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Leading Fresno Developer Is Indicted on Corruption Charges

TIMES STAFF WRITERS

The developer who built much of Fresno and Madera counties over the last half-century, whose power has been felt by successive generations of local and state politicians, was indicted Friday on wide-ranging charges that he attempted to corruptly influence public officials to secure approval for housing tracts.

John Bonadelle, 80, was charged along with two former Fresno councilmen, one of whom served as Bonadelle’s personal lobbyist for the past two decades.

The 13-count indictment announced in Sacramento caps a four-year FBI and IRS investigation of municipal corruption in Fresno and adjacent Clovis. Federal agents say they have uncovered a decades-long practice of developers subverting local zoning and environmental laws by buying off politicians in this fast-growing farming region.

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As part of the ongoing investigation dubbed Operation Rezone, nine politicians, lobbyists and developers have pleaded guilty or been sent to prison. Their crimes range from wire fraud to obstruction of justice--all related to key City Council votes on rezoning and housing development.

Bonadelle is the biggest name to be implicated in what authorities have called a “vast web of corruption.” No builder has amassed more wealth or has been more bold in expressing his political might than the onetime dairy and cattle rancher.

“John Bonadelle is a very successful, very powerful developer in the Fresno-Clovis area and as a result this is a very significant indictment,” said Paul Seave, the U.S. attorney for the sprawling Eastern District, which includes Fresno.

Bonadelle is charged with engaging in “a pattern of racketeering activity” that includes money laundering, witness tampering and bribery.

A federal grand jury said his activities in the early 1990s were designed “to bribe, offer bribes, and transfer money covertly to elected officials, thereby enhancing his position, the position of Land Dynamics [his company] and the position of family members with respect to land development issues,” according to the 30-page indictment.

In a news conference at his Fresno office, Bonadelle told a few jokes and then denied any wrongdoing.

“I have spent 50 years of my life helping build this community. Now these federal prosecutors are coming down here from Sacramento making these allegations,” he read from a prepared statement. “They can make a mountain of allegations, but they are still allegations.”

Since federal agents arrived from Sacramento, they have made no secret of their desire to understand the power wielded by Bonadelle and his kin.

The grand jury said the racketeering activities include bribery, mail fraud and four acts of witness tampering. Besides one count of racketeering, Bonadelle is charged in three counts of giving or offering to give something of value to Fresno area politicians in connection with their official duties.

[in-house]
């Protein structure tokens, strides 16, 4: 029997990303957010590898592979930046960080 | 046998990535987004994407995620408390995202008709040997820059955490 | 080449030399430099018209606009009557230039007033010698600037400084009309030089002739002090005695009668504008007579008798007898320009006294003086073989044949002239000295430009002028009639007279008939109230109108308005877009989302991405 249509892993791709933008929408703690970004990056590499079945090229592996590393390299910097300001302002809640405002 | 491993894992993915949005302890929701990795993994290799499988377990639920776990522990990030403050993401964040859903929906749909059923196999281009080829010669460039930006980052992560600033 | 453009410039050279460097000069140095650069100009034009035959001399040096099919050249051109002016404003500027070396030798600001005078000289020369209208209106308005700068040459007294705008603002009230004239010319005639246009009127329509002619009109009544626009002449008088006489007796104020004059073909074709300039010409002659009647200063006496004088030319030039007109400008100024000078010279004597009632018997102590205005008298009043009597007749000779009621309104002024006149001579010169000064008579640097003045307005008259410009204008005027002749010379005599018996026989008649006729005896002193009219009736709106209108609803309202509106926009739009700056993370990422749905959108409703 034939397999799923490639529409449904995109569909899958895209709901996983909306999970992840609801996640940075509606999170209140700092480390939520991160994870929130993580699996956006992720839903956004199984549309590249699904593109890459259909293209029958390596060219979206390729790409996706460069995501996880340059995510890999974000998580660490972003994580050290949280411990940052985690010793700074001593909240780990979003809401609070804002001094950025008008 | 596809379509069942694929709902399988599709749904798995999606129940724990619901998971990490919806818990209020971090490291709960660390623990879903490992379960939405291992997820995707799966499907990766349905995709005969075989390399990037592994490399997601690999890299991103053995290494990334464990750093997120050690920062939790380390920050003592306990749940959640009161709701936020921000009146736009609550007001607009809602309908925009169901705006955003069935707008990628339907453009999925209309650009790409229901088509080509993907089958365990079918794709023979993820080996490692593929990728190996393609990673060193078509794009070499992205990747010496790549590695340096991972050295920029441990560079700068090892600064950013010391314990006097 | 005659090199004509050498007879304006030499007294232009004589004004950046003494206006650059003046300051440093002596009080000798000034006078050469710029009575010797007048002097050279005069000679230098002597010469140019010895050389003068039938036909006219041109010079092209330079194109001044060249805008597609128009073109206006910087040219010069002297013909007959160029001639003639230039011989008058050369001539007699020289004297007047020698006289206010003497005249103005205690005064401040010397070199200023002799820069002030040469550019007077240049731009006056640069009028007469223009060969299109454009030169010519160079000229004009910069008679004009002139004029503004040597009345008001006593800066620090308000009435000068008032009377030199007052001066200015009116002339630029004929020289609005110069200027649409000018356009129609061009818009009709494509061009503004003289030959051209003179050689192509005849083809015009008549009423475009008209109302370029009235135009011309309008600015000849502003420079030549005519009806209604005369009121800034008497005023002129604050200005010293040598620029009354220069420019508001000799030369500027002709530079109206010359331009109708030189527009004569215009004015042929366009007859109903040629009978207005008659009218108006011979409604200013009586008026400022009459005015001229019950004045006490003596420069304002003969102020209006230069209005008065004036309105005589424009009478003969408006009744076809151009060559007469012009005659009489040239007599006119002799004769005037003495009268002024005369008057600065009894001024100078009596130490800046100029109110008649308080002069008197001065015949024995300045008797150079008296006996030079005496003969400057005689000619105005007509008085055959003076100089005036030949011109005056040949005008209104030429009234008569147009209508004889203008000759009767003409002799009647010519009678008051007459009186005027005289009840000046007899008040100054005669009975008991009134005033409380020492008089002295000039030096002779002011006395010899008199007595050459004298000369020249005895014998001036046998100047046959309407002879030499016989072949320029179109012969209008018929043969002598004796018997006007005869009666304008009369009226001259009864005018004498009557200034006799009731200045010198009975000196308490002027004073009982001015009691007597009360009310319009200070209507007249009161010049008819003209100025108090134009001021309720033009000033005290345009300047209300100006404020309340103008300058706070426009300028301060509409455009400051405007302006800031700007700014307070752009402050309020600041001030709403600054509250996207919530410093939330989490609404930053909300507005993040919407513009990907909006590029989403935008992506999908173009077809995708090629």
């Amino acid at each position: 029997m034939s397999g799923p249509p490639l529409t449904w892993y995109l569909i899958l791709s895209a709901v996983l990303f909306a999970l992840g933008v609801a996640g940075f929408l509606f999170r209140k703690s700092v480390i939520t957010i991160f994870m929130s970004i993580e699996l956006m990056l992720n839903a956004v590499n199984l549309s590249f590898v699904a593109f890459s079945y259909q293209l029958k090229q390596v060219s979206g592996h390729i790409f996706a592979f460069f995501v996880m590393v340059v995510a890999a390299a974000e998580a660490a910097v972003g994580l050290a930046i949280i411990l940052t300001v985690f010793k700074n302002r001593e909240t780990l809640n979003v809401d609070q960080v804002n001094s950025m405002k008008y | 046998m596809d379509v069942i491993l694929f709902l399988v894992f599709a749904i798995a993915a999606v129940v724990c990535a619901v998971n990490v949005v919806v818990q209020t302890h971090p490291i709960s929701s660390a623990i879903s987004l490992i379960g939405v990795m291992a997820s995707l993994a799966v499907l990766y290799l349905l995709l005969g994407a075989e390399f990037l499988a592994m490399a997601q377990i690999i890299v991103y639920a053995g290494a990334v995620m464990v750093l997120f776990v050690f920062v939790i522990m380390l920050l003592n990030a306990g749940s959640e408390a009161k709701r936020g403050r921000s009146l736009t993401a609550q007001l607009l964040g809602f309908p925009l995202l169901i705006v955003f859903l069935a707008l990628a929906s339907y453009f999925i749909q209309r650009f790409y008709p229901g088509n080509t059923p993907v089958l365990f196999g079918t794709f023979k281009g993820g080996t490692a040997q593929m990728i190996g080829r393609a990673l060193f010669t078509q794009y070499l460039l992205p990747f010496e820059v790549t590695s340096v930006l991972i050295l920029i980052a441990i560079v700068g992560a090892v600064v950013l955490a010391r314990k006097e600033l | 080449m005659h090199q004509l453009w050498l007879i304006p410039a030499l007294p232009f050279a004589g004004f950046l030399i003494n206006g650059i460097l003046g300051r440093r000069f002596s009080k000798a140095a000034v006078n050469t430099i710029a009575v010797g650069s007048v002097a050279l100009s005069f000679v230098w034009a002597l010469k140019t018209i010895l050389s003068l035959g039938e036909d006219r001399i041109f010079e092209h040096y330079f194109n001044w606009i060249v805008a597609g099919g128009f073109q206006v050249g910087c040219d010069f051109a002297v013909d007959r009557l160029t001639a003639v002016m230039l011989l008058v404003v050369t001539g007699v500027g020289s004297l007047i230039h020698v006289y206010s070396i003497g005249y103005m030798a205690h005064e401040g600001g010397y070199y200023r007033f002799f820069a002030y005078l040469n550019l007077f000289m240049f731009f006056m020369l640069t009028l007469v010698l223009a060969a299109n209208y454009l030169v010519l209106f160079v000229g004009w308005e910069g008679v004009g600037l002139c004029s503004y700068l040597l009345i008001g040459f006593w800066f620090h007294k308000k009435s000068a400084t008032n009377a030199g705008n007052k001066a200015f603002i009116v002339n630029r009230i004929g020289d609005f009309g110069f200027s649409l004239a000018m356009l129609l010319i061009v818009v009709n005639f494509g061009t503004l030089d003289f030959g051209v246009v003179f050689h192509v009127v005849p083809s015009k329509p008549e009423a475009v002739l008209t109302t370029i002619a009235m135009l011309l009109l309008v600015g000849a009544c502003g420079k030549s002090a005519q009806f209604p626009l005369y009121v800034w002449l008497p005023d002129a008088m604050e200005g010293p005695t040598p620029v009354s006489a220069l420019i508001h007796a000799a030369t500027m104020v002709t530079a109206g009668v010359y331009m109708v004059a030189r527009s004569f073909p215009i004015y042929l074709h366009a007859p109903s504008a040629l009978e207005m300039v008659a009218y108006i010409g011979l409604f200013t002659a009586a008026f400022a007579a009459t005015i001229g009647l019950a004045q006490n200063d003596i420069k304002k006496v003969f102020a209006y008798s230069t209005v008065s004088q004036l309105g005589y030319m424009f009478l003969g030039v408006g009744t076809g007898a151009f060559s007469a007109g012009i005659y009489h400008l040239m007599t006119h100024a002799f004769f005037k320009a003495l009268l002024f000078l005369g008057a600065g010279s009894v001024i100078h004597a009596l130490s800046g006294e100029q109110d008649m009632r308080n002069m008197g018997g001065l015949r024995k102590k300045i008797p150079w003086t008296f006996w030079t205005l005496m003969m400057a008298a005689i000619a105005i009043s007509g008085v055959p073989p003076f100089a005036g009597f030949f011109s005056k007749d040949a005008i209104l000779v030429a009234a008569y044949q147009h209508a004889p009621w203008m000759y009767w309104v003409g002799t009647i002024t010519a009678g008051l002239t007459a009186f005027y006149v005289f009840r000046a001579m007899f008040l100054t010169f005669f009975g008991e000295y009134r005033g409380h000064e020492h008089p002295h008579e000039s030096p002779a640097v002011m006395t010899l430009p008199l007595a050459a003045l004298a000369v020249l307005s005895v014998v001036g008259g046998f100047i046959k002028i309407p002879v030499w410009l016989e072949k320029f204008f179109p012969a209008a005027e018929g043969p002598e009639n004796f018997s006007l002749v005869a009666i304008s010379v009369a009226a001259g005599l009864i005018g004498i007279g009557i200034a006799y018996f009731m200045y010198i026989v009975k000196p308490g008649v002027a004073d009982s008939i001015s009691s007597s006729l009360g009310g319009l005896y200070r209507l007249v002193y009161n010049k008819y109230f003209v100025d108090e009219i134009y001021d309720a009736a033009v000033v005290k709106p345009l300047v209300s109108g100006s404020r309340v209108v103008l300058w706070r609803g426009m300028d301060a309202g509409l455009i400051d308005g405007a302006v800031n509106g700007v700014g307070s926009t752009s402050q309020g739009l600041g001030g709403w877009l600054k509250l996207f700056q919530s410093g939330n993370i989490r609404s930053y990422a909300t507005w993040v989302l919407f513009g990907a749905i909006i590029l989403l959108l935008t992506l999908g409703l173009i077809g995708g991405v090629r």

Jim Logan, a Fresno councilman in the 1970s and Bonadelle’s longtime lobbyist, was charged Friday with offering and giving Clovis Councilman Glynn L. Bryant deposits at the bank where Bryant was branch manager.

The money was allegedly intended to reward and influence Bryant regarding a development proposal. Bryant has pleaded guilty to corruption charges in a case not involving Bonadelle.

Former Fresno Councilman Bob Lung was charged with mail fraud, money laundering and accepting money from Bonadelle with the intent to be influenced and rewarded in connection with the business of the Fresno City Council.

Logan and Lung could not be reached for comment Friday.

Rumors of bribery and extortion long have been a part of the political landscape here. But federal agents say it wasn’t until the 1980s, as the population boomed and developers began speculating on farmland at the fringe of town, that things got crazy. They allege that politicians, at the behest of friendly developers, were making a mockery of zoning laws and general plans.

One lobbyist, Jeff Roberts, was so proud of his ability to bend the City Council and Board of Supervisors that he drove around town with the license plate REZONE. The probe began in 1994 when developer Bill Tatham Jr. was told that he couldn’t get his property in Clovis rezoned to residential. Not unless he paid a $10,000 “fee.”

Tatham, the scion of a wealthy and prominent Fresno family, walked into a meeting with Roberts and Clovis City Councilman Leif Sorensen wired for sound. He walked out with a recording of an extortion attempt.

Not trusting local authorities, Tatham took the shakedown to the FBI in Sacramento. So began Operation Rezone, named in honor of Roberts’ license plate.

Tatham’s tape was a key piece of evidence that sent Roberts and Sorensen to prison. The guilty pleas of seven other politicians and developers have followed.

If convicted, Bonadelle, Logan and Lung face lengthy prison terms. Racketeering is punishable by a 20-year prison sentence and a $250,000 fine; money laundering, 20 years and a $500,000 fine; witness tampering, 10 years in prison and a $250,000 fine; and mail fraud, 5 years in prison and a $250,000 fine.


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